Friday, 10 February 2012
[ALBUM REVIEW] Ildra - Edelland
Genre - Pagan/Black Metal
1. Sweorda Ecgum
2. Rice Æfter Oðrum
3. Hrefnesholt (Dæl I)
4. Esa Blæd
5. Ofer Hwælweg we Comon
6. Nu is se Dæg Cumen
8. Swa Cwæð se Eardstapa
9. On þas Hwilnan Tid
Not a whole lot is known about this mysterious ensemble from England. ILDRA happen to be one of the very few Black Metal bands who sing in the ancient Anglo Saxon language. A number of bands recently have dipped their toes into ancient English history, most notably those such as WINTERFYLLETH, FOREFATHER and the only other one who I can think of who recorded a full album in Anglo-Saxon, EALDULF. None have really delved into it though to the extent which ILDRA have here on “Edelland”. It’s a welcome variation from the usual ancestral European pagan and celtic beliefs and a window into a history that seldom gets any attention at all in the metal scene.
The music itself is a lot more Black Metal focused than FOREFATHER though, there is a significant mid-period GRAVELAND influence throughout the structure of the material here, and not to forget also a large “Hammerheart” influence to proceedings as well. This is none more obvious than in the vast meandering instrumental passages to many of the songs; the dense surging riffing and the booming coarse vocals driven by the warlike pounding on the drums give the music a real presence of triumph. On top of this there is also that weathered organic sound constantly existent throughout, augmented frequently by some rather illustrious work on the acoustic guitar.
The first proper track, ‘Kingdom After Kingdom’ bursts in with aplomb, like some ancient British war hymn laced with the undulating riffs and thunderous drumming. The vocalist could just as well be the commander barking orders to his men. The accented delivery of the Old English lyrics certainly adds a certain grit to the overall spirit of things. The same could pretty much be said for the rest of the metal tracks here, and the frequent marriage of acoustic and electric guitar passages is incredible, and keeps everything sounding sharp. On top of this “Edelland” is also woven with frequent tact lead work, which can be difficult to achieve in Black Metal. Few bands can pull it off as well as this.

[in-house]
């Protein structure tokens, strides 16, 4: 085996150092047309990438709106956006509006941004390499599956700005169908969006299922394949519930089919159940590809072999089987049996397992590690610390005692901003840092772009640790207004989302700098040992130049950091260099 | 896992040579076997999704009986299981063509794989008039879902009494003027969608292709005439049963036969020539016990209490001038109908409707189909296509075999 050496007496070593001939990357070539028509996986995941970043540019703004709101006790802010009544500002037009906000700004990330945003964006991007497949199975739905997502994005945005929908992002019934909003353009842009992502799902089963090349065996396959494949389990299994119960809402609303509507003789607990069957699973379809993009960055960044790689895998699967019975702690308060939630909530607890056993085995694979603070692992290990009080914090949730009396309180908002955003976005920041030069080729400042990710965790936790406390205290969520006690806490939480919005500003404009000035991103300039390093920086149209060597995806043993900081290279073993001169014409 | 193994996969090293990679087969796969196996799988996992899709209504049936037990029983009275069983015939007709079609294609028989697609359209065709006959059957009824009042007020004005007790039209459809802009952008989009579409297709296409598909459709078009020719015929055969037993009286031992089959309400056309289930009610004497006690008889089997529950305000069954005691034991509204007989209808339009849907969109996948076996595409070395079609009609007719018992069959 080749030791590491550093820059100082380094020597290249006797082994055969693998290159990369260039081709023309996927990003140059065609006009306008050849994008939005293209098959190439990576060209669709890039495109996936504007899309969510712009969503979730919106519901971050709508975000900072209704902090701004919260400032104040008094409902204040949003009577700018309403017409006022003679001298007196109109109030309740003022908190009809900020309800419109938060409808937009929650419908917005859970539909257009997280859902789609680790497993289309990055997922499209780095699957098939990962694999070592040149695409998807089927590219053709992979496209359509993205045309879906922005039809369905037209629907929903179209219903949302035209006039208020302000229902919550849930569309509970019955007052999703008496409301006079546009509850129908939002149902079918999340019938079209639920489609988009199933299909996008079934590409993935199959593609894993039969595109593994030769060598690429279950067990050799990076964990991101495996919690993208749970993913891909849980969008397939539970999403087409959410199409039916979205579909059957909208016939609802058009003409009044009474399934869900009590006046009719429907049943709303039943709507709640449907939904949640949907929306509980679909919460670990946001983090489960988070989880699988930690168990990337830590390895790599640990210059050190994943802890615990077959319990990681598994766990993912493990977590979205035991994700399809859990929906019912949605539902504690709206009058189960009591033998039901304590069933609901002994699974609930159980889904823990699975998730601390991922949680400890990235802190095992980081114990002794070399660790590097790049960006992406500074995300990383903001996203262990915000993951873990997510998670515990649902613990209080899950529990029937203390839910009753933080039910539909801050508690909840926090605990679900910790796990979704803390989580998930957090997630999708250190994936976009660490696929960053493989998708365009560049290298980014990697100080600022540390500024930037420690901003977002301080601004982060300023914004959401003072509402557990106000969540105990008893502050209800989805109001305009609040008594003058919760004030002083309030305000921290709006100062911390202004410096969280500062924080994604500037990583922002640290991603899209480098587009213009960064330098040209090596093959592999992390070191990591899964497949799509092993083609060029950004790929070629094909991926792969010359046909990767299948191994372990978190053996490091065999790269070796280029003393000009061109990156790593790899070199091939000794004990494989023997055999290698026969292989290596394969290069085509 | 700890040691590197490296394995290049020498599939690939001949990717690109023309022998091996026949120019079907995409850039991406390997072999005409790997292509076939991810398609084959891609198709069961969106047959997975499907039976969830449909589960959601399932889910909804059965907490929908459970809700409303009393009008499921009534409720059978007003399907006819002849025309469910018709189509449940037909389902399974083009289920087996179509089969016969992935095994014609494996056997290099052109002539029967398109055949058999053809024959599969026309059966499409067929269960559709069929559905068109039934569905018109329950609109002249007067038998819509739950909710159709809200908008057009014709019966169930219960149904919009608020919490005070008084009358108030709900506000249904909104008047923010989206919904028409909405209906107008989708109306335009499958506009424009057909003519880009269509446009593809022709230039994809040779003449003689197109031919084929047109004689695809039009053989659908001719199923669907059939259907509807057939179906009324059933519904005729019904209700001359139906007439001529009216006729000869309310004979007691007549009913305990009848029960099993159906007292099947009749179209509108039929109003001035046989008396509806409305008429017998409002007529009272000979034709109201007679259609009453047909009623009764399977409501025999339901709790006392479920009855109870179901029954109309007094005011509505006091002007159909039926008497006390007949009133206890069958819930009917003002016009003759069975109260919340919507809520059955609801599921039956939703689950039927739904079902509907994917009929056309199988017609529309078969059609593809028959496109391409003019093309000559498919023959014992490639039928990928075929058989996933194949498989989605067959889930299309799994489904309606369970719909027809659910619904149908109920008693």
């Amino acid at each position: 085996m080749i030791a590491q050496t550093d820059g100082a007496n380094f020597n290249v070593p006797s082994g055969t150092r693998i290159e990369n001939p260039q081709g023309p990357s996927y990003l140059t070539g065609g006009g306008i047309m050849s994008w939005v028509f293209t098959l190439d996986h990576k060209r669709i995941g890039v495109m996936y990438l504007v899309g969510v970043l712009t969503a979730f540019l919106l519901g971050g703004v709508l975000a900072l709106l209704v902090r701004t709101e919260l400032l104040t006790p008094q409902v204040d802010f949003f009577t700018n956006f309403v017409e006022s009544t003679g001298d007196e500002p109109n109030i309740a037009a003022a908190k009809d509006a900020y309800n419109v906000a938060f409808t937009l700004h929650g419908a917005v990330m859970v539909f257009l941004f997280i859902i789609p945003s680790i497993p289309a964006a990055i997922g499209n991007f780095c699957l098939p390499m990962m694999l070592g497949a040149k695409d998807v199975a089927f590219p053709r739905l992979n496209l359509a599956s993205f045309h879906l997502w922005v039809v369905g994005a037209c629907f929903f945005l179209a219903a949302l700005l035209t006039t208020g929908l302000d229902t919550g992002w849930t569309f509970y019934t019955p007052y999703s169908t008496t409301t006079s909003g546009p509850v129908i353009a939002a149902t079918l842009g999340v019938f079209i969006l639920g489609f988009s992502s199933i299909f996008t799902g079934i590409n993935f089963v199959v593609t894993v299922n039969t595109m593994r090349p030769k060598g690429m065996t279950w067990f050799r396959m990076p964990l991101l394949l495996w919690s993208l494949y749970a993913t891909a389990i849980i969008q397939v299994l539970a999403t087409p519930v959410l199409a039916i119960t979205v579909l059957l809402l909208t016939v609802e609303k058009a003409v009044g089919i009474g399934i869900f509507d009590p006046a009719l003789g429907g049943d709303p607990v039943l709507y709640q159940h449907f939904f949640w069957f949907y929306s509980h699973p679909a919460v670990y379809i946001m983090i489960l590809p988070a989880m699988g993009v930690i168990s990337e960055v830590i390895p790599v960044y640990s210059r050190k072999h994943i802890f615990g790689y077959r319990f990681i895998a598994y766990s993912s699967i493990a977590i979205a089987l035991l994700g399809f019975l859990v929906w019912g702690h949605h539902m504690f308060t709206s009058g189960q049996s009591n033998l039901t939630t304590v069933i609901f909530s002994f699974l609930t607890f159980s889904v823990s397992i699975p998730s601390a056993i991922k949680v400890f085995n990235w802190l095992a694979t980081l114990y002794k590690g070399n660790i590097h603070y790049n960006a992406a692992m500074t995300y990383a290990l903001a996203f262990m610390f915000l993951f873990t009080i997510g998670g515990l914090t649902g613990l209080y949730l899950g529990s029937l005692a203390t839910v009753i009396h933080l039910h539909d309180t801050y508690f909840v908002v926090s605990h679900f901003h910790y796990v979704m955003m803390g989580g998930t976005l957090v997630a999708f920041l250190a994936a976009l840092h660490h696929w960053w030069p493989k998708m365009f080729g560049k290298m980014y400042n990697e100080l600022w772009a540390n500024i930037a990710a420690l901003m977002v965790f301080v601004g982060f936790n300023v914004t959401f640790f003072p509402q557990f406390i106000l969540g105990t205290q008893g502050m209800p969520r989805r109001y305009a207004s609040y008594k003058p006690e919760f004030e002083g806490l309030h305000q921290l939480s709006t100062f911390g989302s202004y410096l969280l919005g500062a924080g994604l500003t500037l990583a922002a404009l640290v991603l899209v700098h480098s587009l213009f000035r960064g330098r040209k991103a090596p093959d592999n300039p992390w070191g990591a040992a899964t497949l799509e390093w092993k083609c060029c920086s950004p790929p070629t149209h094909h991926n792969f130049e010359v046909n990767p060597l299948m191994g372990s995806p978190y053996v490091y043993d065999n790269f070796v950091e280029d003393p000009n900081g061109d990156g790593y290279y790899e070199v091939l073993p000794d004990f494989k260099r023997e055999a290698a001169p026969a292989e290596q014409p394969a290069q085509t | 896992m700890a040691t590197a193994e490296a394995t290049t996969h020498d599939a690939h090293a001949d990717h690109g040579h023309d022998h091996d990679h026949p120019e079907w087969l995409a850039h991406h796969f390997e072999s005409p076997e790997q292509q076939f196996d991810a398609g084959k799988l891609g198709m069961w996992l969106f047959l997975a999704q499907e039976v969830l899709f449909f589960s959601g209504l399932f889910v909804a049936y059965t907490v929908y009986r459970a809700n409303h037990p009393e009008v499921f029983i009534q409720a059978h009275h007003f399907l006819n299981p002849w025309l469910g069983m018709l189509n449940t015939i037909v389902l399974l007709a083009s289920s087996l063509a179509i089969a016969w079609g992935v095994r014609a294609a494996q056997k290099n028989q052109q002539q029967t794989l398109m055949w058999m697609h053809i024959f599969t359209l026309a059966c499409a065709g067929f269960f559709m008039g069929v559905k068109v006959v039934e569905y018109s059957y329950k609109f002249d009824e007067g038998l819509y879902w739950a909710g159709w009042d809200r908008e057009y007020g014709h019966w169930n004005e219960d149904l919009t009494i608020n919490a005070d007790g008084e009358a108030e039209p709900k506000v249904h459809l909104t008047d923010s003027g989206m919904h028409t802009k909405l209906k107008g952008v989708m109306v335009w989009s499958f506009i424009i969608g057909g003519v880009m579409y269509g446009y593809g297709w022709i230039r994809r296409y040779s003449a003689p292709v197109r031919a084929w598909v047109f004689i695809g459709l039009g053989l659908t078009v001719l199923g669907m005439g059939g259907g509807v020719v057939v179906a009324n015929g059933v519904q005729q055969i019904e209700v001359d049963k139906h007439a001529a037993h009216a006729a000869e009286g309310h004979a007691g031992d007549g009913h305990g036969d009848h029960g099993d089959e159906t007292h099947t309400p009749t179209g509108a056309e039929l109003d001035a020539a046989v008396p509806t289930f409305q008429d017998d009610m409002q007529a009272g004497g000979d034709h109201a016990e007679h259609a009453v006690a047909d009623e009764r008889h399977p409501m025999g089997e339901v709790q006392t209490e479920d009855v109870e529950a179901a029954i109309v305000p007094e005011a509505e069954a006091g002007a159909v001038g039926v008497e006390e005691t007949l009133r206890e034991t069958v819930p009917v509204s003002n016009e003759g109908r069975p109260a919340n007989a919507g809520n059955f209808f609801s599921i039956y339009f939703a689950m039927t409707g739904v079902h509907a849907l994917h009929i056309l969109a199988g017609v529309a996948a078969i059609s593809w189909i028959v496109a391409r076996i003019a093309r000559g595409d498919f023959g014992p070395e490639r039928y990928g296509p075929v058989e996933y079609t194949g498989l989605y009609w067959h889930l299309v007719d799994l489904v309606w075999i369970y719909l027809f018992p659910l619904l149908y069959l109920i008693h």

Most of the songs contain extensive brooding instrumental sections which accentuate that earthen, triumphant atmosphere to such an extent it’s pouring out your ear holes. And on the subject if instrumentals, this album has quite a few breaking up the main songs so to speak, and for once on a Black Metal album they complement the overall multi dimensional atmosphere perfectly, stirring that already present tempestuous air further. They pretty much sound like some arcane war tune with their acoustic melodies and menacing drum work.
Some of the rhythms do have a tendency to repeat themselves at times, you’ll be thinking “Did I not hear that riff before?” but thankfully this is only a minor gripe as it doesn’t occur too often to be a major problem. “Edelland” is an extremely mature and accomplished piece of work. It brings a certain degree of welcome inspiration and freshness to an area of Black Metal which is sorely missing something like this of late. Fans of WINTERFYLLETH and GRAVELAND need this, because while GRAVELAND have released some seminal albums, they also have the habit at times of sounding very contrived, especially these days, “Edelland” can easily stand on its own two feet against the best of the genre. And to be totally honest on this evidence, ILDRA aren’t light years away from making a “Thousand Swords” themselves. This will be a tough one to match not just by ILDRA themselves, but by anyone aiming to ply their trade in this area.
Originally written for The Metal Observer